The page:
Shannon Courtenay has described herself as an "animal" in the ring ahead of her third professional fight next Friday.

The 'Baby Face Assassin' will take on a yet-to-be-named opponent at York Hall as she looks to continue her development since turning pro last year.

Courtenay has two wins from two fights and believes she is changing perceptions of women's boxing every time she steps in the ring.

"I'm extremely girly and you would never believe that I box because I'm everything that you wouldn't expect a boxer to look like," she said.

"But the minute that my gumshield goes in, I'm an absolute animal when it comes time to fight.

"I look like a woman outside the ring, but I fight like a man and that's changed a lot of people's opinions.

"Before my debut, a lot of people saw what I looked like and thought I couldn't box, so it's good to change people's minds. My main objective, other than winning and winning titles is to start breaking stereotypes."

The super bantamweight is part of a swathe of female boxers currently demonstrating why boxing is not just a man's sport.

Recently, Katie Taylor and Delfine Persoon produced one of the most convincing arguments in favour of women's boxing when they clashed in a close-run scrap on the undercard of Joshua vs Ruiz Jr at Madison Square Garden in New York, and Courtenay is pleased to be part of the same set of fighters changing public opinion.

"I definitely feel like I'm part of the movement that's changing women's boxing," she said.

"Obviously Katie Taylor's led the way, that fight was incredible and it just shows again that even on a massive stage like that, where everyone's only really there to watch Anthony Joshua, she stole the show yet again. That fight showed that we can compete at that level and it did wonders for women's boxing.

"If I'm honest, I don't believe Taylor won the fight, but the rematch is a fight I definitely want to see and I think we need to see.

"I think we're still quite far away from a woman headlining a massive, massive show, which is a shame because we're just as exciting, sometimes even more exciting, than men."

Changing perceptions has come at a cost to Courtenay, who has not had time to rest since turning professional last September.

After two fights just two weeks apart, shortly followed by the third next week, the 25-year-old admits she has been putting her body "through hell" in order to compete.

However, a flurry of messages from people who have taken inspiration from her journey from a heavy drinker who was once told she was "fat and smelled of cigarettes" to a professional athlete, ensures she maintains the desire to keep working hard to achieve her goals.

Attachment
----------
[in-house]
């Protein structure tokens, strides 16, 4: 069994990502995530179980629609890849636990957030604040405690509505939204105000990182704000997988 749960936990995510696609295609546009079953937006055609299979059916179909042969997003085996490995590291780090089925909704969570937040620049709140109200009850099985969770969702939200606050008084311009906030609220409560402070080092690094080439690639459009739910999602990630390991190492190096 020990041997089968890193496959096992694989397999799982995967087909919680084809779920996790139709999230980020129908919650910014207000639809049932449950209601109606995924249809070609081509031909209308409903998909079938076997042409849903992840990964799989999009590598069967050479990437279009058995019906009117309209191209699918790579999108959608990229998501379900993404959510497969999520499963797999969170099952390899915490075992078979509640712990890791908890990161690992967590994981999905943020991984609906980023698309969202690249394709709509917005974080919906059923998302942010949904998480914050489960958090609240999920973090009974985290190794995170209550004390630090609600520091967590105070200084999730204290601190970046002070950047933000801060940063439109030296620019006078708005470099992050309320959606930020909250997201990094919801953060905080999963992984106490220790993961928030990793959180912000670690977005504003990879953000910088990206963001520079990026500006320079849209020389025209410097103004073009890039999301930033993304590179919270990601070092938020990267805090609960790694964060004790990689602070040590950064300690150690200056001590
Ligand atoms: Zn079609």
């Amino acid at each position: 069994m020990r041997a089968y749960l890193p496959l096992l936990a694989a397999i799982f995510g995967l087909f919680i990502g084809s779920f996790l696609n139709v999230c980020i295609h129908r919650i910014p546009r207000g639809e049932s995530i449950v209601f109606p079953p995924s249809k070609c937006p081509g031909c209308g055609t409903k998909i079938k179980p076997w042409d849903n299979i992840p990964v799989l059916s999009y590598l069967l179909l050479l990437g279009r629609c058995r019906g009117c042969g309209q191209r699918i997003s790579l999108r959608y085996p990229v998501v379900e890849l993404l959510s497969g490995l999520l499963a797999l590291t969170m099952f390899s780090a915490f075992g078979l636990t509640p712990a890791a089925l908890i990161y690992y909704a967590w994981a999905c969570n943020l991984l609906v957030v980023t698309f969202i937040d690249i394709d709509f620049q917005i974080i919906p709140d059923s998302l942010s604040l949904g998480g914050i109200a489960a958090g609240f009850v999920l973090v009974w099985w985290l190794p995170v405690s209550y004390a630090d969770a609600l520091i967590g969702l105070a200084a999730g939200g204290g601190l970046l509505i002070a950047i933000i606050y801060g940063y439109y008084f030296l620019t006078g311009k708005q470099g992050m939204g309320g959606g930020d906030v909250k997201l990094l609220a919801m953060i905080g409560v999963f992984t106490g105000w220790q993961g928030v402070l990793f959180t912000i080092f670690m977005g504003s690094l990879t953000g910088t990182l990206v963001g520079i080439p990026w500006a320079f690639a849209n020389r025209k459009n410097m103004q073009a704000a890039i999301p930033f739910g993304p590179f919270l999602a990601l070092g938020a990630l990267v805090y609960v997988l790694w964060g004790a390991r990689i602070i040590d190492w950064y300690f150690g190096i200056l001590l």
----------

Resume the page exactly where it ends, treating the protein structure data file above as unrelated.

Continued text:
"My body's kind of sore now, I've been in camp since September, so I need a rest," said Courtenay.

"I've been training and putting my body through hell, but after I'll get to give my body a rest and my mind a rest, which I'm looking forward to more than anything.

"This is probably the best I've felt going into a fight where everything's coming together, sparring's going great and I've kind of got used to the cameras and everything else and I'm excited for my next fight.

"I get thousands and thousands of messages from people saying how my story's either changed them or inspired their daughter or their son or their wife and it makes such a difference to me.

"Just to know I've helped even one person would tell me I'm doing the right thing, but apparently I've helped a lot of people, which is just amazing.

"It pushes me further knowing that I've got great backing, great support, it makes me want to achieve even more."

Further support for Courtenay comes from Watford, where she is just one of several boxers to be representing the town.

Also fighting in York Hall next week will be Reece Bellotti, who also comes from the area, while heavyweight superstar Anthony Joshua is one of the town's most famous athletes.

"There must be something in the Water in Watford," said Courtenay.

"Watford just seems to be creating some pretty decent boxers at the moment, which is nice to see.

"It's great to be a part of it and to get Watford out there for sporting achievements. Obviously the football team had a great season this year and as a sporting town we seem to be doing really well at the minute so I feel really blessed to be part of that.

"Watford has the most amazing passionate fans, you saw that against City even though they were 6-0 down they were still cheering and when I fight in arenas, even in these massive arenas, my fans seem to take over, they're so loud, so I dread to think how loud they're going to be at York Hall."